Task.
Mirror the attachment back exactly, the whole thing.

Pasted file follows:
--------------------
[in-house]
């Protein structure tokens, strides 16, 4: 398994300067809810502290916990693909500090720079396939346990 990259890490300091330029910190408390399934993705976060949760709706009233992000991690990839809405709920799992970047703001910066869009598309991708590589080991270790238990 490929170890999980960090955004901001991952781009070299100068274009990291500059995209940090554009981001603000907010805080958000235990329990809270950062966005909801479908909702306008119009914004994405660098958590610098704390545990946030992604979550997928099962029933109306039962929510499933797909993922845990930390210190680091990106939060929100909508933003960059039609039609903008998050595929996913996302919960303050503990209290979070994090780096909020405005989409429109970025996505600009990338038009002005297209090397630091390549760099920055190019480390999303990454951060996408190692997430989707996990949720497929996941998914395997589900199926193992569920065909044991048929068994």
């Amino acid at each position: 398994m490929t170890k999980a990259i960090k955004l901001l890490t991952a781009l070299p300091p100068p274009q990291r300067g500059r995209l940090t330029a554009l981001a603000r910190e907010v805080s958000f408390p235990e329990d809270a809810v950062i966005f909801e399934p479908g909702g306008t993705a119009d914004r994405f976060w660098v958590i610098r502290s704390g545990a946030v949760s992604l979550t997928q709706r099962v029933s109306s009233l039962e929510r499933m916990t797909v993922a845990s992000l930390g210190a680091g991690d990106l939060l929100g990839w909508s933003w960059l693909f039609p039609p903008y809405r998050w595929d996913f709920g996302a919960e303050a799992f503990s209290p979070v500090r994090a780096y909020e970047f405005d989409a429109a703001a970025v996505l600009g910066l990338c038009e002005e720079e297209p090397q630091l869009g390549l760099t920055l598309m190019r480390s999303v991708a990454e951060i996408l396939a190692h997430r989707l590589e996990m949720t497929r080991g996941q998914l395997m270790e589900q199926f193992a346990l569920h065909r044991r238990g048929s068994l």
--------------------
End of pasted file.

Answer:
[in-house]
């Protein structure tokens, strides 16, 4: 398994300067809810502290916990693909500090720079396939346990 990259890490300091330029910190408390399934993705976060949760709706009233992000991690990839809405709920799992970047703001910066869009598309991708590589080991270790238990 490929170890999980960090955004901001991952781009070299100068274009990291500059995209940090554009981001603000907010805080958000235990329990809270950062966005909801479908909702306008119009914004994405660098958590610098704390545990946030992604979550997928099962029933109306039962929510499933797909993922845990930390210190680091990106939060929100909508933003960059039609039609903008998050595929996913996302919960303050503990209290979070994090780096909020405005989409429109970025996505600009990338038009002005297209090397630091390549760099920055190019480390999303990454951060996408190692997430989707996990949720497929996941998914395997589900199926193992569920065909044991048929068994």
């Amino acid at each position: 398994m490929t170890k999980a990259i960090k955004l901001l890490t991952a781009l070299p300091p100068p274009q990291r300067g500059r995209l940090t330029a554009l981001a603000r910190e907010v805080s958000f408390p235990e329990d809270a809810v950062i966005f909801e399934p479908g909702g306008t993705a119009d914004r994405f976060w660098v958590i610098r502290s704390g545990a946030v949760s992604l979550t997928q709706r099962v029933s109306s009233l039962e929510r499933m916990t797909v993922a845990s992000l930390g210190a680091g991690d990106l939060l929100g990839w909508s933003w960059l693909f039609p039609p903008y809405r998050w595929d996913f709920g996302a919960e303050a799992f503990s209290p979070v500090r994090a780096y909020e970047f405005d989409a429109a703001a970025v996505l600009g910066l990338c038009e002005e720079e297209p090397q630091l869009g390549l760099t920055l598309m190019r480390s999303v991708a990454e951060i996408l396939a190692h997430r989707l590589e996990m949720t497929r080991g996941q998914l395997m270790e589900q199926f193992a346990l569920h065909r044991r238990g048929s068994l």